Hawkeye Active Member

    Sep 26, 2003
    Aurora, ON, Canada
    Interesting, as I have also considered that very same Focusrite unit to go with my Edirol DA-2496. The Edirol is good but the sound seems to me a little hard and metallic with my Rode NT1, which I'm (perhaps too hastily) blaming on the mic pres. I also want a channel strip that has built-in compression so that I can record bass guitar.

    I'm only using my mixer for monitoring and for summing MIDI rack synths for later audio recording, not really using it for the preamps.

    The TwinTrak is designed to be the front end to a DAW as it has a lot of monitoring and I/O for EFX. The option of the digital card which could hook up to the DA-2496 via SP/DIF would by-pass the pres and the converters of the Edirol. There are other affordable channel strips with compression, some of which have digital outs (Presonus Eureka, ART MPA / Pro Channel, DBX, Joe Meek, Focusrite Platinum series etc).

    There are unfortunately way too many choices for mixers that could be used with a DAW for me to make any definite recommendation. As for myself I wouldn't bother using a mixer as a front end to the DA-2496, only as a playback monitoring device. The Edirol has a lot of things going for it (lots of I/O, excellent latency performance, stable drivers, very good if not excellent sound etc.) Then again I'm only using an inexpensive Yamaha MG 12/4 which I think is a wonderful choice for what I paid.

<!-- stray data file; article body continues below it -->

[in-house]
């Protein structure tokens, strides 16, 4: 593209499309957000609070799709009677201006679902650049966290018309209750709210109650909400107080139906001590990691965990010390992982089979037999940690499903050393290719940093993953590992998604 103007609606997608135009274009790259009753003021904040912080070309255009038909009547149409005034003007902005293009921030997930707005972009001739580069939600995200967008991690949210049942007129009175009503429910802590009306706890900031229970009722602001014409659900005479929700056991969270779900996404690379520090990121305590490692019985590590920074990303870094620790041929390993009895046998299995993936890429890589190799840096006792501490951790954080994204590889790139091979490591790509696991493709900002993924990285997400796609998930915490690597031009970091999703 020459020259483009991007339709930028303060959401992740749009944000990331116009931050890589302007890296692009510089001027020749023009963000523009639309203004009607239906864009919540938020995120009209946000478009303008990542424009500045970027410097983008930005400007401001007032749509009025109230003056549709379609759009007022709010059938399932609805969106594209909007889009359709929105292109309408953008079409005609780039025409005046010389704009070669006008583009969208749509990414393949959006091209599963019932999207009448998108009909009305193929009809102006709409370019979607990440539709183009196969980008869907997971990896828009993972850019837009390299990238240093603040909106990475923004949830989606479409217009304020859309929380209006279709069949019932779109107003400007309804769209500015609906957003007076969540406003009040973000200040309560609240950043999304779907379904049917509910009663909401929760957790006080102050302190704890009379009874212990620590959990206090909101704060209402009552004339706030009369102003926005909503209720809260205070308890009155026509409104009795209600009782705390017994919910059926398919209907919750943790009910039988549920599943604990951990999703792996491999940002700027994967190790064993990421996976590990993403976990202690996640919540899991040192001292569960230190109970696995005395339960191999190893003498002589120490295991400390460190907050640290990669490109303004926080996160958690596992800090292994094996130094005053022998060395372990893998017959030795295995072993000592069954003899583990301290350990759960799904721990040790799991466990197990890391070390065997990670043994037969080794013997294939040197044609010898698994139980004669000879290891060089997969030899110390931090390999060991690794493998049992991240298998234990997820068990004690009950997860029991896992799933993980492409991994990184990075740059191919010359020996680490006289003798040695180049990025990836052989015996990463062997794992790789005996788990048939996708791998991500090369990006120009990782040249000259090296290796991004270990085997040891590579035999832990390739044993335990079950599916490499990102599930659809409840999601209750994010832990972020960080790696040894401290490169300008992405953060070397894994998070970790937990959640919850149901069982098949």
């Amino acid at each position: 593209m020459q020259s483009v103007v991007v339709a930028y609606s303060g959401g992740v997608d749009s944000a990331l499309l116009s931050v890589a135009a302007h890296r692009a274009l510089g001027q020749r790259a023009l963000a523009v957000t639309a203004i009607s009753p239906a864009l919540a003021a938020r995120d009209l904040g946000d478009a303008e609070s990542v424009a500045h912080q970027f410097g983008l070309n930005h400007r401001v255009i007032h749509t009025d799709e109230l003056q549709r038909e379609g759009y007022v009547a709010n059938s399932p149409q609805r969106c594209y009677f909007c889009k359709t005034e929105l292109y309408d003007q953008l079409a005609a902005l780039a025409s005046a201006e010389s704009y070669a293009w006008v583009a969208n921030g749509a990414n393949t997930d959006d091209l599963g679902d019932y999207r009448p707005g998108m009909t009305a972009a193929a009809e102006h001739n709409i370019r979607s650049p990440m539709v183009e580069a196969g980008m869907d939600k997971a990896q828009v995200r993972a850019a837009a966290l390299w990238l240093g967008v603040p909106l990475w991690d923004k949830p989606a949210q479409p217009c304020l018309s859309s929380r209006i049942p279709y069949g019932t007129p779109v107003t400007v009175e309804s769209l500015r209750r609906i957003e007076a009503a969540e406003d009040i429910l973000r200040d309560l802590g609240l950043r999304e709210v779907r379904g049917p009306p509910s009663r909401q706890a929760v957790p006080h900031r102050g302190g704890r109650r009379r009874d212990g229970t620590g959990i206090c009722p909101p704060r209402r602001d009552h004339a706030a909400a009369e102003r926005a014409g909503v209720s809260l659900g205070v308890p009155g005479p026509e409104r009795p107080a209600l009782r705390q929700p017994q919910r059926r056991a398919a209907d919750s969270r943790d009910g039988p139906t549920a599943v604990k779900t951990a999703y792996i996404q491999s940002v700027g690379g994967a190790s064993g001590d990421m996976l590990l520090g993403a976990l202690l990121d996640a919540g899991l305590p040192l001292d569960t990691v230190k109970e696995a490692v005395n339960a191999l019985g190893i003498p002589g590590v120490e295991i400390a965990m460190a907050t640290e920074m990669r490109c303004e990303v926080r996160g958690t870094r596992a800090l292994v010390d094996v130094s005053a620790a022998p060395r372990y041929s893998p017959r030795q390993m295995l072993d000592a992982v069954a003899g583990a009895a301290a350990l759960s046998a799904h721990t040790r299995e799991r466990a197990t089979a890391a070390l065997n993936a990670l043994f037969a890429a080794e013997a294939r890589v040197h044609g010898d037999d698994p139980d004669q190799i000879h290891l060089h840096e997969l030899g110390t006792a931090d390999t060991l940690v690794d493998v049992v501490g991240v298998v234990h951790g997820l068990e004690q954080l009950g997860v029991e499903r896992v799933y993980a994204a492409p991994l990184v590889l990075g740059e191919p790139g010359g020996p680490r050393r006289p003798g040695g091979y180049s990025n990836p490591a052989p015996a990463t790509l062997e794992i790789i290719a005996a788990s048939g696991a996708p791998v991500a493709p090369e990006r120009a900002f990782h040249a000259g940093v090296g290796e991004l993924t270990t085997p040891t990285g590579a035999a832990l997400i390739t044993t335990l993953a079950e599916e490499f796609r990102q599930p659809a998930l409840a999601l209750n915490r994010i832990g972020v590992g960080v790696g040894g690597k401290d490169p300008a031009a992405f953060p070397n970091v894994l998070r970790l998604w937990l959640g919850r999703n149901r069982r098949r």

10. Albert

    Albert Guest

    I had a very similar experience. Went digital the whole way, was unhappy with it, and went back to analog. Actually, a hybrid analog/digital system, but the mixing occurs in analog using the DAW as a multitrack deck and editor.

    Have you thought about the Speck XtraMix? I went with a couple of them and am very happy with how they sound. I also used to own a few of the Mackie LM-3204's and feel the Speck is a big step up. Okay, a few big steps up! If the compact mixer is still at all part of your thinking, the Speck is probably the best one of those available.